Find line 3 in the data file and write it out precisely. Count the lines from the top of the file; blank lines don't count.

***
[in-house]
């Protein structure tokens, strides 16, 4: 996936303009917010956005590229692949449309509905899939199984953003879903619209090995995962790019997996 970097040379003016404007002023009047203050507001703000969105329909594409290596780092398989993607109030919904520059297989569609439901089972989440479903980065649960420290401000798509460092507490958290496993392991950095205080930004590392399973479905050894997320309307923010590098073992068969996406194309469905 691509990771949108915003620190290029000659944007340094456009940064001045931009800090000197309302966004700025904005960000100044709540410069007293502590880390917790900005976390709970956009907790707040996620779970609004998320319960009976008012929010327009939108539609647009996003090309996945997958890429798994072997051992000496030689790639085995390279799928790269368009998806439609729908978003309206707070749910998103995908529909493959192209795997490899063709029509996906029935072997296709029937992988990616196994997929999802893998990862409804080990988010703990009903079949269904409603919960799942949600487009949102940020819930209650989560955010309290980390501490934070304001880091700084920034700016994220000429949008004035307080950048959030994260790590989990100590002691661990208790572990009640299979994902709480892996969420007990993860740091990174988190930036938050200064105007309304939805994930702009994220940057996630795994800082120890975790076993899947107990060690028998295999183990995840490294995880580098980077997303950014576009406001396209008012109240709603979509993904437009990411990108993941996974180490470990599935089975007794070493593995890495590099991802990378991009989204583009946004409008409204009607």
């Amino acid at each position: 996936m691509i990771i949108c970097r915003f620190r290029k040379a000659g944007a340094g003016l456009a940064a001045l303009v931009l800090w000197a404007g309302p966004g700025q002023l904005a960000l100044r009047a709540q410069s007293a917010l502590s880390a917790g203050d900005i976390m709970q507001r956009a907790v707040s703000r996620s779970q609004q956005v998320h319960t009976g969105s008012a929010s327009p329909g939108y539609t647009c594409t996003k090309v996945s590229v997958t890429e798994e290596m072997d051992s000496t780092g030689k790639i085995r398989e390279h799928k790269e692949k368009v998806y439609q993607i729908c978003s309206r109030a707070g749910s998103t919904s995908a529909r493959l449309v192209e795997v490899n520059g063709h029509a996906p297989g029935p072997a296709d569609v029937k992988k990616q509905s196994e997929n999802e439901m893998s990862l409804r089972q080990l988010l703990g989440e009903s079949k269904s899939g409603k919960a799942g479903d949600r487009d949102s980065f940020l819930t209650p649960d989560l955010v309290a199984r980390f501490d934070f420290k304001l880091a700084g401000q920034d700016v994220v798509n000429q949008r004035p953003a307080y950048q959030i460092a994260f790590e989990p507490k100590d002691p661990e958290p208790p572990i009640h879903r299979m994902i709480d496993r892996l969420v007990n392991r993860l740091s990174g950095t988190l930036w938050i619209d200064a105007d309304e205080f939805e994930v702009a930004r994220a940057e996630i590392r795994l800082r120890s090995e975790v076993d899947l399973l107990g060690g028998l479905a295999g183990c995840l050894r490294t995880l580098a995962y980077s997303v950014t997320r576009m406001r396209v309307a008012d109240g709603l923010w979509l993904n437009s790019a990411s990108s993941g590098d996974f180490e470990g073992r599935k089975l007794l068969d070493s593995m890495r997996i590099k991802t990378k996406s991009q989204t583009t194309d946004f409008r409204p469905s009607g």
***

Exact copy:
């Amino acid at each position: 996936m691509i990771i949108c970097r915003f620190r290029k040379a000659g944007a340094g003016l456009a940064a001045l303009v931009l800090w000197a404007g309302p966004g700025q002023l904005a960000l100044r009047a709540q410069s007293a917010l502590s880390a917790g203050d900005i976390m709970q507001r956009a907790v707040s703000r996620s779970q609004q956005v998320h319960t009976g969105s008012a929010s327009p329909g939108y539609t647009c594409t996003k090309v996945s590229v997958t890429e798994e290596m072997d051992s000496t780092g030689k790639i085995r398989e390279h799928k790269e692949k368009v998806y439609q993607i729908c978003s309206r109030a707070g749910s998103t919904s995908a529909r493959l449309v192209e795997v490899n520059g063709h029509a996906p297989g029935p072997a296709d569609v029937k992988k990616q509905s196994e997929n999802e439901m893998s990862l409804r089972q080990l988010l703990g989440e009903s079949k269904s899939g409603k919960a799942g479903d949600r487009d949102s980065f940020l819930t209650p649960d989560l955010v309290a199984r980390f501490d934070f420290k304001l880091a700084g401000q920034d700016v994220v798509n000429q949008r004035p953003a307080y950048q959030i460092a994260f790590e989990p507490k100590d002691p661990e958290p208790p572990i009640h879903r299979m994902i709480d496993r892996l969420v007990n392991r993860l740091s990174g950095t988190l930036w938050i619209d200064a105007d309304e205080f939805e994930v702009a930004r994220a940057e996630i590392r795994l800082r120890s090995e975790v076993d899947l399973l107990g060690g028998l479905a295999g183990c995840l050894r490294t995880l580098a995962y980077s997303v950014t997320r576009m406001r396209v309307a008012d109240g709603l923010w979509l993904n437009s790019a990411s990108s993941g590098d996974f180490e470990g073992r599935k089975l007794l068969d070493s593995m890495r997996i590099k991802t990378k996406s991009q989204t583009t194309d946004f409008r409204p469905s009607g």